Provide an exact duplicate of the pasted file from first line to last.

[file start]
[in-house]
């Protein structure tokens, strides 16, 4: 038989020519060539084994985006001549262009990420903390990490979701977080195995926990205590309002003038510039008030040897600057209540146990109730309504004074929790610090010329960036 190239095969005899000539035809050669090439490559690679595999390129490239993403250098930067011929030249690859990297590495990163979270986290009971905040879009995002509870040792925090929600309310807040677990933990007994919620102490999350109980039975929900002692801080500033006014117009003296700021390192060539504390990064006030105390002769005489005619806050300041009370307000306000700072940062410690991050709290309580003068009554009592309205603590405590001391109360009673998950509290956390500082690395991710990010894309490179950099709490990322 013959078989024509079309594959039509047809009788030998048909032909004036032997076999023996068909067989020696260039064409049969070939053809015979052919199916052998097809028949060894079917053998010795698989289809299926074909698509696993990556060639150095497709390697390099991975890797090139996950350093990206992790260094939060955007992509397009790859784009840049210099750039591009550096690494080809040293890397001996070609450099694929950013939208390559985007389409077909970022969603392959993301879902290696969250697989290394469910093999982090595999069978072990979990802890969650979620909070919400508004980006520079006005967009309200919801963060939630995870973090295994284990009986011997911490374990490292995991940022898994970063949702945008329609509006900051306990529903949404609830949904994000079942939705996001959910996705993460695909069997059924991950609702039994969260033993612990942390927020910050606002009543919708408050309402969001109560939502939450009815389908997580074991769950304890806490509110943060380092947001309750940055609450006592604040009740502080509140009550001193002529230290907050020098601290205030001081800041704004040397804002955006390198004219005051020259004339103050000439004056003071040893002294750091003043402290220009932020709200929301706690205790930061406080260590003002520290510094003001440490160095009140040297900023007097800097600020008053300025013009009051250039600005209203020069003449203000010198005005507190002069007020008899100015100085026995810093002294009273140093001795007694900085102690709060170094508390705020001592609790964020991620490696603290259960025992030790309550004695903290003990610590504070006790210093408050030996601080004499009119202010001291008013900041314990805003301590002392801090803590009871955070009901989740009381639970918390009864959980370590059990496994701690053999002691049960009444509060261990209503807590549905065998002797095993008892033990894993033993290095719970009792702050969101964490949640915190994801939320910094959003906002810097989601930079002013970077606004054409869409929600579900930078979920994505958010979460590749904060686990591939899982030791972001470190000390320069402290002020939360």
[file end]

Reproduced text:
[in-house]
């Protein structure tokens, strides 16, 4: 038989020519060539084994985006001549262009990420903390990490979701977080195995926990205590309002003038510039008030040897600057209540146990109730309504004074929790610090010329960036 190239095969005899000539035809050669090439490559690679595999390129490239993403250098930067011929030249690859990297590495990163979270986290009971905040879009995002509870040792925090929600309310807040677990933990007994919620102490999350109980039975929900002692801080500033006014117009003296700021390192060539504390990064006030105390002769005489005619806050300041009370307000306000700072940062410690991050709290309580003068009554009592309205603590405590001391109360009673998950509290956390500082690395991710990010894309490179950099709490990322 013959078989024509079309594959039509047809009788030998048909032909004036032997076999023996068909067989020696260039064409049969070939053809015979052919199916052998097809028949060894079917053998010795698989289809299926074909698509696993990556060639150095497709390697390099991975890797090139996950350093990206992790260094939060955007992509397009790859784009840049210099750039591009550096690494080809040293890397001996070609450099694929950013939208390559985007389409077909970022969603392959993301879902290696969250697989290394469910093999982090595999069978072990979990802890969650979620909070919400508004980006520079006005967009309200919801963060939630995870973090295994284990009986011997911490374990490292995991940022898994970063949702945008329609509006900051306990529903949404609830949904994000079942939705996001959910996705993460695909069997059924991950609702039994969260033993612990942390927020910050606002009543919708408050309402969001109560939502939450009815389908997580074991769950304890806490509110943060380092947001309750940055609450006592604040009740502080509140009550001193002529230290907050020098601290205030001081800041704004040397804002955006390198004219005051020259004339103050000439004056003071040893002294750091003043402290220009932020709200929301706690205790930061406080260590003002520290510094003001440490160095009140040297900023007097800097600020008053300025013009009051250039600005209203020069003449203000010198005005507190002069007020008899100015100085026995810093002294009273140093001795007694900085102690709060170094508390705020001592609790964020991620490696603290259960025992030790309550004695903290003990610590504070006790210093408050030996601080004499009119202010001291008013900041314990805003301590002392801090803590009871955070009901989740009381639970918390009864959980370590059990496994701690053999002691049960009444509060261990209503807590549905065998002797095993008892033990894993033993290095719970009792702050969101964490949640915190994801939320910094959003906002810097989601930079002013970077606004054409869409929600579900930078979920994505958010979460590749904060686990591939899982030791972001470190000390320069402290002020939360």